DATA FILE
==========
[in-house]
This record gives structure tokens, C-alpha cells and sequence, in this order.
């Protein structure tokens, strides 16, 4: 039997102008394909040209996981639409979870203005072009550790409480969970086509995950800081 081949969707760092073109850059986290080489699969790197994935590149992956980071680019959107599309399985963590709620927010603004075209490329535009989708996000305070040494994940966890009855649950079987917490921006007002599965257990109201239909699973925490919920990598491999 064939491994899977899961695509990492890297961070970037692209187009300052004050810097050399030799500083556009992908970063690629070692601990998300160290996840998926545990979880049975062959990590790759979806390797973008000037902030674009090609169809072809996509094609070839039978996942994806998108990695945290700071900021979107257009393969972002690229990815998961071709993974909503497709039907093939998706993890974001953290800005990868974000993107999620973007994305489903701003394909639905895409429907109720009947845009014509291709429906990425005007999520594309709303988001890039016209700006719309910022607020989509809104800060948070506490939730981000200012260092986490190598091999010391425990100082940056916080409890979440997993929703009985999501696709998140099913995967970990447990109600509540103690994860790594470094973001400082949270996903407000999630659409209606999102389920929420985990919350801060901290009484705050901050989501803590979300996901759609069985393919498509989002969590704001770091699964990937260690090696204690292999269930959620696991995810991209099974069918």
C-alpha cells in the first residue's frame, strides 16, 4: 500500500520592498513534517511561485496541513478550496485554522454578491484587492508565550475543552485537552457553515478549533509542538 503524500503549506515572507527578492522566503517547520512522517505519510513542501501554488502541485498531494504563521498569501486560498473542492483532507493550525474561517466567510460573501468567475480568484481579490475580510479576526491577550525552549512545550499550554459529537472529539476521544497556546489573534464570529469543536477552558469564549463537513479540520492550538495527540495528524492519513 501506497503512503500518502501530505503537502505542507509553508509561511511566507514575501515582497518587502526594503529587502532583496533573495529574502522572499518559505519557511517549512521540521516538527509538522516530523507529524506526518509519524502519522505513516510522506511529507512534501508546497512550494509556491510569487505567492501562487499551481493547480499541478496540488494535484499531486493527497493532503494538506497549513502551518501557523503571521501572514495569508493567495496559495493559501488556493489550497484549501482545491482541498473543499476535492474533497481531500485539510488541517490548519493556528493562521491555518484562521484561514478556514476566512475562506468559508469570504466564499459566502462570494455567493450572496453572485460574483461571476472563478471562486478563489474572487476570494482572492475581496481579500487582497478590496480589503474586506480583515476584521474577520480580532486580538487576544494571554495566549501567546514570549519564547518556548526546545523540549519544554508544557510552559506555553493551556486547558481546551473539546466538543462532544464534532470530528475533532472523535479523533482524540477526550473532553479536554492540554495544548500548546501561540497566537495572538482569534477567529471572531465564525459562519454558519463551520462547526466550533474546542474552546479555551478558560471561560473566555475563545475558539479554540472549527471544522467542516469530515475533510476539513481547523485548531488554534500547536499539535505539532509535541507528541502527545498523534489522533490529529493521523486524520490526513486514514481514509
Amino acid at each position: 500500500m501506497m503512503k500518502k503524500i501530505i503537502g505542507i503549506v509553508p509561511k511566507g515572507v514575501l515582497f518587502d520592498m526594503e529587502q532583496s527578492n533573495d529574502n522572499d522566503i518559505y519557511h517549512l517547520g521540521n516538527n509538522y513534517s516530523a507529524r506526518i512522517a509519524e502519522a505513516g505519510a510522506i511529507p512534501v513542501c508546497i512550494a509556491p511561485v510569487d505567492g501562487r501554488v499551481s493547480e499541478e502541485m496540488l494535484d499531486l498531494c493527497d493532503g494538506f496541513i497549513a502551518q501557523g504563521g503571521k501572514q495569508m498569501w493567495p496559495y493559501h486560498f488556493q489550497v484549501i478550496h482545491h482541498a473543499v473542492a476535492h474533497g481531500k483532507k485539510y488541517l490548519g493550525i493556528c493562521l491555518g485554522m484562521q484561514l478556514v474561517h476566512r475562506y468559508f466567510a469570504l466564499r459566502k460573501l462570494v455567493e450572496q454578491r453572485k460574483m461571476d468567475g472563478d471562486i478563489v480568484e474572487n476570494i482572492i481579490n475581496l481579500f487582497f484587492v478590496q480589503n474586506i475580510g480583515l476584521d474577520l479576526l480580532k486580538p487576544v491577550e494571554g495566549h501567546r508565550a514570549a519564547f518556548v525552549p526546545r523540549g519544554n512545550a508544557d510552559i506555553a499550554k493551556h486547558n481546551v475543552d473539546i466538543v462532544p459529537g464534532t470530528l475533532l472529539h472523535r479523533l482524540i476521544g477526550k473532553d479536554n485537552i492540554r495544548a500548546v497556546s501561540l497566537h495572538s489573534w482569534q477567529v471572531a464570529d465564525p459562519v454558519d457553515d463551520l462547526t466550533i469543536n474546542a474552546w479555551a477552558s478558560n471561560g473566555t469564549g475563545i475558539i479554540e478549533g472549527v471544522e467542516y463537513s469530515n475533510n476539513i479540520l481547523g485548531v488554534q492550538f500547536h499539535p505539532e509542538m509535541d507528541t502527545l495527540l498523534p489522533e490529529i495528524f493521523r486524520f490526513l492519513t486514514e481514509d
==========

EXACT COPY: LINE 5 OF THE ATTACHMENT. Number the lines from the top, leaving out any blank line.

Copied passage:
Amino acid at each position: 500500500m501506497m503512503k500518502k503524500i501530505i503537502g505542507i503549506v509553508p509561511k511566507g515572507v514575501l515582497f518587502d520592498m526594503e529587502q532583496s527578492n533573495d529574502n522572499d522566503i518559505y519557511h517549512l517547520g521540521n516538527n509538522y513534517s516530523a507529524r506526518i512522517a509519524e502519522a505513516g505519510a510522506i511529507p512534501v513542501c508546497i512550494a509556491p511561485v510569487d505567492g501562487r501554488v499551481s493547480e499541478e502541485m496540488l494535484d499531486l498531494c493527497d493532503g494538506f496541513i497549513a502551518q501557523g504563521g503571521k501572514q495569508m498569501w493567495p496559495y493559501h486560498f488556493q489550497v484549501i478550496h482545491h482541498a473543499v473542492a476535492h474533497g481531500k483532507k485539510y488541517l490548519g493550525i493556528c493562521l491555518g485554522m484562521q484561514l478556514v474561517h476566512r475562506y468559508f466567510a469570504l466564499r459566502k460573501l462570494v455567493e450572496q454578491r453572485k460574483m461571476d468567475g472563478d471562486i478563489v480568484e474572487n476570494i482572492i481579490n475581496l481579500f487582497f484587492v478590496q480589503n474586506i475580510g480583515l476584521d474577520l479576526l480580532k486580538p487576544v491577550e494571554g495566549h501567546r508565550a514570549a519564547f518556548v525552549p526546545r523540549g519544554n512545550a508544557d510552559i506555553a499550554k493551556h486547558n481546551v475543552d473539546i466538543v462532544p459529537g464534532t470530528l475533532l472529539h472523535r479523533l482524540i476521544g477526550k473532553d479536554n485537552i492540554r495544548a500548546v497556546s501561540l497566537h495572538s489573534w482569534q477567529v471572531a464570529d465564525p459562519v454558519d457553515d463551520l462547526t466550533i469543536n474546542a474552546w479555551a477552558s478558560n471561560g473566555t469564549g475563545i475558539i479554540e478549533g472549527v471544522e467542516y463537513s469530515n475533510n476539513i479540520l481547523g485548531v488554534q492550538f500547536h499539535p505539532e509542538m509535541d507528541t502527545l495527540l498523534p489522533e490529529i495528524f493521523r486524520f490526513l492519513t486514514e481514509d